Fotios Koumpouras, MD, director of the Yale Lupus Program, specializes in the treatment and management of Systemic Lupus Erythematosus (SLE) and related disease. He also sees patients with difficult-to-diagnose rheumatic diseases, including ones with dermatologic manifestations. These disorders can cause damage, pain, and inflammation in any part of the body. “These diseases are complex and require up-to-date and specialized knowledge as well as medical experience to recognize and treat them appropriately, which in turn can have tremendously positive impacts on people’s lives,” he says.
When he sees a new patient, Dr. Koumpouras likes to “find out exactly what is going on and get it treated. Knowing is half the battle," he says. Many of his patients travel long distances to receive their care with Dr. Koumpouras and at Yale. “Having telemedicine as an option has really helped many of my patients continue their care even though they live far away or out of state,” he says.
An assistant professor of medicine (rheumatology) at Yale School of Medicine, Dr. Koumpouras currently heads up several clinical trials to evaluate promising medications for patients with lupus. This offers patients access to cutting-edge clinical therapeutics under investigation. “I have worked diligently to develop a clinical trial portfolio that addresses the many facets of SLE disease, including trials focused on pain, or rash, or kidney disease, for example,” he says. “Being part of the Lupus Clinical Investigator Network places us among top-flight lupus centers that are focused on lupus care.” In addition, he works together with the basic and translational laboratories at Yale to aid the efforts in accelerating discoveries in lupus disease. These laboratories together with the clinical program, form the foundation of the Yale Lupus Program.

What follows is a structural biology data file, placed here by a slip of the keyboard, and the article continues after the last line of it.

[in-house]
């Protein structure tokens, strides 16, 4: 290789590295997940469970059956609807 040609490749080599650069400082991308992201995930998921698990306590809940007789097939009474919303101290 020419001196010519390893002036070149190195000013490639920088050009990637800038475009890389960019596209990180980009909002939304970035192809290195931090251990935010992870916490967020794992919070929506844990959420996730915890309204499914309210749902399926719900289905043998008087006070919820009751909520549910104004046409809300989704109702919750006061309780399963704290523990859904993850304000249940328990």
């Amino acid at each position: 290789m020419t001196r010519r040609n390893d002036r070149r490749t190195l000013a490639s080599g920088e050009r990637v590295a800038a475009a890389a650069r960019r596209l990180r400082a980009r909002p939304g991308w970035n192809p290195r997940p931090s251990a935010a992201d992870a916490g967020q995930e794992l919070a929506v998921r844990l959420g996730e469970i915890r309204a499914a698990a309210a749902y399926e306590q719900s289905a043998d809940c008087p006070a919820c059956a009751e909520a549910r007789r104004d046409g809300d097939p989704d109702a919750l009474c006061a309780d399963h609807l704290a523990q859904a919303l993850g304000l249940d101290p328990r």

There is no cure for lupus, but he hopes this work will lead to finding a cure and better treatment options for patients.